By David Tisherman
The renovation project I’ve been discussing for the past couple of issues will be on hold for a few weeks as we await the arrival of a shipment of custom tile from Italy. We’ll pick up with that project once work resumes. In the meantime, let’s begin coverage of what would have been the next project for “Details” – discussions that will carry us through a good part of the year to come.
Everything about this Pennsylvania watershape has been impressive, right from the start. Simply put, it’s one of the biggest and most elaborate projects I’ve ever tackled.
As designed, the watershape will
feature 2,300 square feet of water surface; a big, all-tile spa perched on a 700-square-foot island; an 8-foot bridge; a glass-tiled, grotto-like, partially domed structure with a fireplace inside; a broad stone-finished beach entry; a 20-foot-high waterfall featuring a variety of cascades, ponds and landscaping pockets; an array of thermal ledges and benches; a custom stone/pebble interior finish; and a roster of other details too numerous to list.
All told, the budget for the watershape stands at close to seven figures – just the ticket for an estate covering 200 acres of rolling, wooded terrain in Hanover, Pa., not far from Gettysburg. I designed the pool, which is now being built by Liquid Designs, the Cherry Hill, N.J.-based design/construction firm I operate with my good friend and colleague, Kevin Fleming.
GRILLED TO PERFECTION
We were initially contacted by the senior architect on the project, Paul Kiss of Oliveri & Associates in Collingswood, N.J. We’d worked with him before, and he invited us to attend a meeting with the owners, the general contractor and several other key members of a team involved in the construction of the estate.
Unfamiliar with the roads of south-central Pennsylvania, Kevin got lost on the way and arrived about four hours late – not the way you want to get started on any project, let alone one of such magnitude and sophistication. Once we arrived, we were greeted by about 20 people who fired questions at me in rapid succession for several hours. Through it all, it was clear that their goal was to make certain I knew what I was talking about.
They spent time reviewing my portfolio, and we discussed a range of possible details, with everything leading in turn to additional series of questions. When the barrage of questions finally abated, I stood up and began describing my preliminary thoughts and ideas on the project at hand – “Here’s what you should have, and here’s why.”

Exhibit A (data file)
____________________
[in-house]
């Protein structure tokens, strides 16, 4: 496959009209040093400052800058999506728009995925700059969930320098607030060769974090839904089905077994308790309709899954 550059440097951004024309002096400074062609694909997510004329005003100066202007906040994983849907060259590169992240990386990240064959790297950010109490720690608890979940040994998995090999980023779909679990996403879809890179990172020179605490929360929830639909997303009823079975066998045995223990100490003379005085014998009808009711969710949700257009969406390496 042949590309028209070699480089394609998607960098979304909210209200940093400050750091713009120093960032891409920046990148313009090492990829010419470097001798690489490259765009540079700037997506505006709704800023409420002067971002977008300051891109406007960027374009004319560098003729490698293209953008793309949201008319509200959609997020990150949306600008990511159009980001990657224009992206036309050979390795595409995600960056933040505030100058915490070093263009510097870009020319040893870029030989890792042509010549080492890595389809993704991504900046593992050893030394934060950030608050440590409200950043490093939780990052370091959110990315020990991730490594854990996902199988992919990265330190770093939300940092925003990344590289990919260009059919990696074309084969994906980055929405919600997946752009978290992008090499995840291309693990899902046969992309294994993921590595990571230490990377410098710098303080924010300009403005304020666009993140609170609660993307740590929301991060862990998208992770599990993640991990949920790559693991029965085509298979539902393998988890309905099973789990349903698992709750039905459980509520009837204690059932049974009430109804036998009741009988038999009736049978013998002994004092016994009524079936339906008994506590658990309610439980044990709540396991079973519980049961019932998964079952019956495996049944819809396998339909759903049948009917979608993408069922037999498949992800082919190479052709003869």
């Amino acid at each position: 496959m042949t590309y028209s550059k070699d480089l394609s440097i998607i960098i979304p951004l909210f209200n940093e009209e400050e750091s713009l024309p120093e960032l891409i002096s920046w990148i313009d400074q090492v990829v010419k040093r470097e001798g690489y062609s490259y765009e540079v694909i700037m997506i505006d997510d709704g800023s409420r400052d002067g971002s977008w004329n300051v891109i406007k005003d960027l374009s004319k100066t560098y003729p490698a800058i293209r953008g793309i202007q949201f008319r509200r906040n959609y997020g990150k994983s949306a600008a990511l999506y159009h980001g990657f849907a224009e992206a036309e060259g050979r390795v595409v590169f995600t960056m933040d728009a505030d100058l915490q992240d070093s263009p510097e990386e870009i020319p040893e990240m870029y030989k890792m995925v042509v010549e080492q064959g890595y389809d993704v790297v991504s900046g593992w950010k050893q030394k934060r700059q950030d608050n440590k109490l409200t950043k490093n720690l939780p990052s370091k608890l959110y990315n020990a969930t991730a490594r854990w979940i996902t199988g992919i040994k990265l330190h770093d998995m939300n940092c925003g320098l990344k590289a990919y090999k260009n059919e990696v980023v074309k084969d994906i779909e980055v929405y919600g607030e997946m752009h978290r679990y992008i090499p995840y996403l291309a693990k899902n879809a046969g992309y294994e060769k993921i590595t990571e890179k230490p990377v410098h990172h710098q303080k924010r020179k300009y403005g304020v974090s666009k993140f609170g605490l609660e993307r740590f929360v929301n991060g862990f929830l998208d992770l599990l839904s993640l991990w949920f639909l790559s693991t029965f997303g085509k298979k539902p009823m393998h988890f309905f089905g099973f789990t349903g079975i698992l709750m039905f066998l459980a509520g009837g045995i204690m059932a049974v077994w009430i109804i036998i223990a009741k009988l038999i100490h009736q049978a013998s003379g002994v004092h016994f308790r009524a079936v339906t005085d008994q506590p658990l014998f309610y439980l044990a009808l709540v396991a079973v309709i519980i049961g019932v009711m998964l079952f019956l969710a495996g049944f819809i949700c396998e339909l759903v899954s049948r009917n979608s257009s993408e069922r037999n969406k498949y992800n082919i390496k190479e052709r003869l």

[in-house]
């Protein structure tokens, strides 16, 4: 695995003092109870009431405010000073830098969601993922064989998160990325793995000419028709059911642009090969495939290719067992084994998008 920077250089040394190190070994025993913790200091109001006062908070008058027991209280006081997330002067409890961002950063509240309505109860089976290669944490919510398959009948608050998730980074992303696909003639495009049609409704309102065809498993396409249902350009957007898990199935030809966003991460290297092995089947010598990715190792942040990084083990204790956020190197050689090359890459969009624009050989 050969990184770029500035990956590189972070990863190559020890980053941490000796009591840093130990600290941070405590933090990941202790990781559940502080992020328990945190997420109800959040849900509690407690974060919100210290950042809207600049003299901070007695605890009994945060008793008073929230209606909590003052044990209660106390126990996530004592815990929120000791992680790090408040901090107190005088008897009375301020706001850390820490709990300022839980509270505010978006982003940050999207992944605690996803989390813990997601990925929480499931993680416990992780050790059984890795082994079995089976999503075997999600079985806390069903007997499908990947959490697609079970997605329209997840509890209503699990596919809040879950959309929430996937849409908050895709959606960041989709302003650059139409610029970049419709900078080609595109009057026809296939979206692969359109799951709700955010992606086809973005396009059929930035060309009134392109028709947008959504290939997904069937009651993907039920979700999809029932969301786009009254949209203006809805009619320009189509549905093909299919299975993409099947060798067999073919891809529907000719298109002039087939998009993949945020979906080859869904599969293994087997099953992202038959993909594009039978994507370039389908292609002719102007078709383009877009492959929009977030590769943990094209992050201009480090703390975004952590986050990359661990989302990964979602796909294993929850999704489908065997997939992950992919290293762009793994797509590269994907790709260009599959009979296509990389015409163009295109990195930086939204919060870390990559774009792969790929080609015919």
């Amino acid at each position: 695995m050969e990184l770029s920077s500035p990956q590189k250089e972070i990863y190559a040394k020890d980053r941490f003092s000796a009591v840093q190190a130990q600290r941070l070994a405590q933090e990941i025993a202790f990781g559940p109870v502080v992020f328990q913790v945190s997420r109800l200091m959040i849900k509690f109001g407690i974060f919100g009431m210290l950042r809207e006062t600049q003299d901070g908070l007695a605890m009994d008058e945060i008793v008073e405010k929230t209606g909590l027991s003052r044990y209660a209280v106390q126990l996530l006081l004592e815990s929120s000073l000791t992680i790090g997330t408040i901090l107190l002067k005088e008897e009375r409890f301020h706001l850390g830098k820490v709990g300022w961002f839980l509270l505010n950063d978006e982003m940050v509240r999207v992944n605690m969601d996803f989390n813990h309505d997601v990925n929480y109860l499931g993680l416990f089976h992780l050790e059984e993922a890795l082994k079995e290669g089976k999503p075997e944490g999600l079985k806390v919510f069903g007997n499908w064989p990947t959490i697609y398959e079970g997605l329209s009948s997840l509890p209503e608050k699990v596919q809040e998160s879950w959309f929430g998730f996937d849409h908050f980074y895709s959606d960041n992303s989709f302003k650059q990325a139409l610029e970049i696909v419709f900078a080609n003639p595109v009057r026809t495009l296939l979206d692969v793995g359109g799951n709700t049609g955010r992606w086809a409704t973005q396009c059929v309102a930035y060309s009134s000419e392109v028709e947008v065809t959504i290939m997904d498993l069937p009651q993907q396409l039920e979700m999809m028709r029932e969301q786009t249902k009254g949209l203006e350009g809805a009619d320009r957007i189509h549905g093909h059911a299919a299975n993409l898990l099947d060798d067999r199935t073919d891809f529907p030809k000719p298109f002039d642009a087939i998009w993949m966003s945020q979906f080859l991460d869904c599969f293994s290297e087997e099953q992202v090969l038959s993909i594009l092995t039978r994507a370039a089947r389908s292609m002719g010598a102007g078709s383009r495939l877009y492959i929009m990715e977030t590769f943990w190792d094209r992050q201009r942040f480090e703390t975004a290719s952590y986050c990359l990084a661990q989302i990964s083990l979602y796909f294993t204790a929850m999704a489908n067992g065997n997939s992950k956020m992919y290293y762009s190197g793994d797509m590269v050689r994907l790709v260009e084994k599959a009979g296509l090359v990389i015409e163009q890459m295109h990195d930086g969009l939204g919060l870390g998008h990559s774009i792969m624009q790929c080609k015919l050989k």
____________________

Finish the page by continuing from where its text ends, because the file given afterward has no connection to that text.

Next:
The main task, I explained, had to do with fitting our work within the grand-scale surroundings and managing scale, proportion and the dynamics of shape and line in appropriate ways. At that point, the home was in active design/build mode and constantly growing and changing. In addition, a system of retaining walls had been set up in the assumed pool area. Beyond that, there wasn’t much to go on, so I led them on a voyage of pure imagination and visualization and had a good time of it.
After hours of free-wheeling conceptualization and narrowing in on things that captured their interest, the owner finally piped up with the magic question: “How much is this going to cost?”
I explained that it all depended on how far they wanted to go. The owner looked at me and said that he wanted it all, at which point I offered a rough guess that the cost of the project we’d been visualizing would be somewhere in the neighborhood of a million dollars.
Before we left, I requested a soils report, the plans and details for the house, a site plan for the property and more. A few days later, we visited the site for the first time and met up again with the project manager, Dave Robbins of C.E. Wheeler, the general contractor. He’s truly knowledgeable, a real professional.
Once on site, we had to begin working through what I saw as a substantial problem: They’d built a series of retaining walls that were intended to form the back portion of waterfall and pond features that would flow into the pool. I observed that the retaining walls had been built incorrectly and that water containment could not be associated structurally with the walls because of differential settlement and soil expansion and contraction.
Rather than try to work around the problem as a way to control costs – a compromise made all too often by pool contractors – Robbins and his staff proved to be interested in addressing the real problem and in putting the project on the right track. The walls, they said, would be rebuilt and integrated into my plans as needed.
I was impressed: From those very first contacts, it’s been obvious to me that these people are all interested in assembling the best of the best for every aspect of the project. What’s most encouraging is that everyone at C.E. Wheeler actually listens to the experts they’ve brought in and actually takes their recommendations seriously instead of looking the other way and asking consultants and subcontractors to execute ideas that may or may not work. I don’t often get to say something like this, but I believe these people are working hard to do things 100% the right way.
I responded with a design proposal that covered the design and specification of the project from front to back. This included not only the basic design and aesthetics of the pool, but also detailed specifications for all of the water effects, hydraulics, electrical systems and finishes as well as architectural sections and delineations. (I did everything but the soils reports and structural engineering, which I turned over to experts in those fields at the appropriate time.)
This depth and detail gave the other key players on the project an opportunity to see what should be included in the design of a quality watershape. To that point, they had mostly been exposed, as are many who go in search of watershape consultation and design, to an industry that does not present itself well.
As we say in our Genesis 3 presentations, “Take what the industry usually does and do the opposite.” In this case, that meant applying my design education; generating drawings that were in scale, in proper perspective and filled with details; and demonstrating to the design team that they were working with a contractor who knew about aesthetics.